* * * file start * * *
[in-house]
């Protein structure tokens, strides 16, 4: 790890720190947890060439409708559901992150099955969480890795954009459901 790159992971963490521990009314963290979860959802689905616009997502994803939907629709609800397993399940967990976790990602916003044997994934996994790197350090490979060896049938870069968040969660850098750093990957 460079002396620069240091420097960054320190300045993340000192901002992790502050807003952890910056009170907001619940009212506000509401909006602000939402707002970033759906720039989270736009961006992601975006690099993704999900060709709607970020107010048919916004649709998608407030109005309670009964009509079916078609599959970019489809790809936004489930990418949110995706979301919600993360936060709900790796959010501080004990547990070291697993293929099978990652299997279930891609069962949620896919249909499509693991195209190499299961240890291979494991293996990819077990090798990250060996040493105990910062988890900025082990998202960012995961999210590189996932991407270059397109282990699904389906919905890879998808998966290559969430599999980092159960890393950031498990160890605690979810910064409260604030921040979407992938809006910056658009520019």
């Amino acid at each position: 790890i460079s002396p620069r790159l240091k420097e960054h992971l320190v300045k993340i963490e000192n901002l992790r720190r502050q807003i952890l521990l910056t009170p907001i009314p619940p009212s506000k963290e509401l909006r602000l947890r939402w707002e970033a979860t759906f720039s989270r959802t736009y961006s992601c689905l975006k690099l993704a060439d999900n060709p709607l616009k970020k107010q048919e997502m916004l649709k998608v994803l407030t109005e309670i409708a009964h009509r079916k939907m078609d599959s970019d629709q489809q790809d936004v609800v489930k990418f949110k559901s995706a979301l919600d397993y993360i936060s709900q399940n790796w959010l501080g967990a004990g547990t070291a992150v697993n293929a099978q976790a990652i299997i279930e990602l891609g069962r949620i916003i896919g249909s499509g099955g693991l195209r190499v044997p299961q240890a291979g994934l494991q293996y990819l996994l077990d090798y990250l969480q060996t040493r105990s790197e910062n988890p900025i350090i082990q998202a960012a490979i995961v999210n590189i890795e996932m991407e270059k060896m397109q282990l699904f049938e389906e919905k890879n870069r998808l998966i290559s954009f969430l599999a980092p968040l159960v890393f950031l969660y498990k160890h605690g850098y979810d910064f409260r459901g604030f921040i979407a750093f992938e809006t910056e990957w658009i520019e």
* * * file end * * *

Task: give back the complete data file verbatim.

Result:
[in-house]
């Protein structure tokens, strides 16, 4: 790890720190947890060439409708559901992150099955969480890795954009459901 790159992971963490521990009314963290979860959802689905616009997502994803939907629709609800397993399940967990976790990602916003044997994934996994790197350090490979060896049938870069968040969660850098750093990957 460079002396620069240091420097960054320190300045993340000192901002992790502050807003952890910056009170907001619940009212506000509401909006602000939402707002970033759906720039989270736009961006992601975006690099993704999900060709709607970020107010048919916004649709998608407030109005309670009964009509079916078609599959970019489809790809936004489930990418949110995706979301919600993360936060709900790796959010501080004990547990070291697993293929099978990652299997279930891609069962949620896919249909499509693991195209190499299961240890291979494991293996990819077990090798990250060996040493105990910062988890900025082990998202960012995961999210590189996932991407270059397109282990699904389906919905890879998808998966290559969430599999980092159960890393950031498990160890605690979810910064409260604030921040979407992938809006910056658009520019």
């Amino acid at each position: 790890i460079s002396p620069r790159l240091k420097e960054h992971l320190v300045k993340i963490e000192n901002l992790r720190r502050q807003i952890l521990l910056t009170p907001i009314p619940p009212s506000k963290e509401l909006r602000l947890r939402w707002e970033a979860t759906f720039s989270r959802t736009y961006s992601c689905l975006k690099l993704a060439d999900n060709p709607l616009k970020k107010q048919e997502m916004l649709k998608v994803l407030t109005e309670i409708a009964h009509r079916k939907m078609d599959s970019d629709q489809q790809d936004v609800v489930k990418f949110k559901s995706a979301l919600d397993y993360i936060s709900q399940n790796w959010l501080g967990a004990g547990t070291a992150v697993n293929a099978q976790a990652i299997i279930e990602l891609g069962r949620i916003i896919g249909s499509g099955g693991l195209r190499v044997p299961q240890a291979g994934l494991q293996y990819l996994l077990d090798y990250l969480q060996t040493r105990s790197e910062n988890p900025i350090i082990q998202a960012a490979i995961v999210n590189i890795e996932m991407e270059k060896m397109q282990l699904f049938e389906e919905k890879n870069r998808l998966i290559s954009f969430l599999a980092p968040l159960v890393f950031l969660y498990k160890h605690g850098y979810d910064f409260r459901g604030f921040i979407a750093f992938e809006t910056e990957w658009i520019e």